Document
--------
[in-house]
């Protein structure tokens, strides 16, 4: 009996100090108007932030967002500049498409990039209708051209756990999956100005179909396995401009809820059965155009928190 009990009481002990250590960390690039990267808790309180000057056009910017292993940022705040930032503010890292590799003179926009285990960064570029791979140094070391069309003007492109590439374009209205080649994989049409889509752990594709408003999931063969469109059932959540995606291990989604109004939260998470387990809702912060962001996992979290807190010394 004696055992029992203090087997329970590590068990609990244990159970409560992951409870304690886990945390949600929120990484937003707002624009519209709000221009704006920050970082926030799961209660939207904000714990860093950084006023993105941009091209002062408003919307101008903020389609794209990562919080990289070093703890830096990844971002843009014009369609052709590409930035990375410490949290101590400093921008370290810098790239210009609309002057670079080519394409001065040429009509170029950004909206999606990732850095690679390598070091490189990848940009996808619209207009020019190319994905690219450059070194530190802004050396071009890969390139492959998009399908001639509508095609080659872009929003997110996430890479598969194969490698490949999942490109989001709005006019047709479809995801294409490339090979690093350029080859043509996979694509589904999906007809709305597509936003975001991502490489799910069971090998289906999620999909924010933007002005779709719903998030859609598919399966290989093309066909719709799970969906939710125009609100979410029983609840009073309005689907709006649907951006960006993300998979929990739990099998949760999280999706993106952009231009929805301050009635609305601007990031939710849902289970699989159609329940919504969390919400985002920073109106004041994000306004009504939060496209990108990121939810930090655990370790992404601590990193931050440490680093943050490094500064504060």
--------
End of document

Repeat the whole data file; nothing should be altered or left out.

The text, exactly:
[in-house]
């Protein structure tokens, strides 16, 4: 009996100090108007932030967002500049498409990039209708051209756990999956100005179909396995401009809820059965155009928190 009990009481002990250590960390690039990267808790309180000057056009910017292993940022705040930032503010890292590799003179926009285990960064570029791979140094070391069309003007492109590439374009209205080649994989049409889509752990594709408003999931063969469109059932959540995606291990989604109004939260998470387990809702912060962001996992979290807190010394 004696055992029992203090087997329970590590068990609990244990159970409560992951409870304690886990945390949600929120990484937003707002624009519209709000221009704006920050970082926030799961209660939207904000714990860093950084006023993105941009091209002062408003919307101008903020389609794209990562919080990289070093703890830096990844971002843009014009369609052709590409930035990375410490949290101590400093921008370290810098790239210009609309002057670079080519394409001065040429009509170029950004909206999606990732850095690679390598070091490189990848940009996808619209207009020019190319994905690219450059070194530190802004050396071009890969390139492959998009399908001639509508095609080659872009929003997110996430890479598969194969490698490949999942490109989001709005006019047709479809995801294409490339090979690093350029080859043509996979694509589904999906007809709305597509936003975001991502490489799910069971090998289906999620999909924010933007002005779709719903998030859609598919399966290989093309066909719709799970969906939710125009609100979410029983609840009073309005689907709006649907951006960006993300998979929990739990099998949760999280999706993106952009231009929805301050009635609305601007990031939710849902289970699989159609329940919504969390919400985002920073109106004041994000306004009504939060496209990108990121939810930090655990370790992404601590990193931050440490680093943050490094500064504060």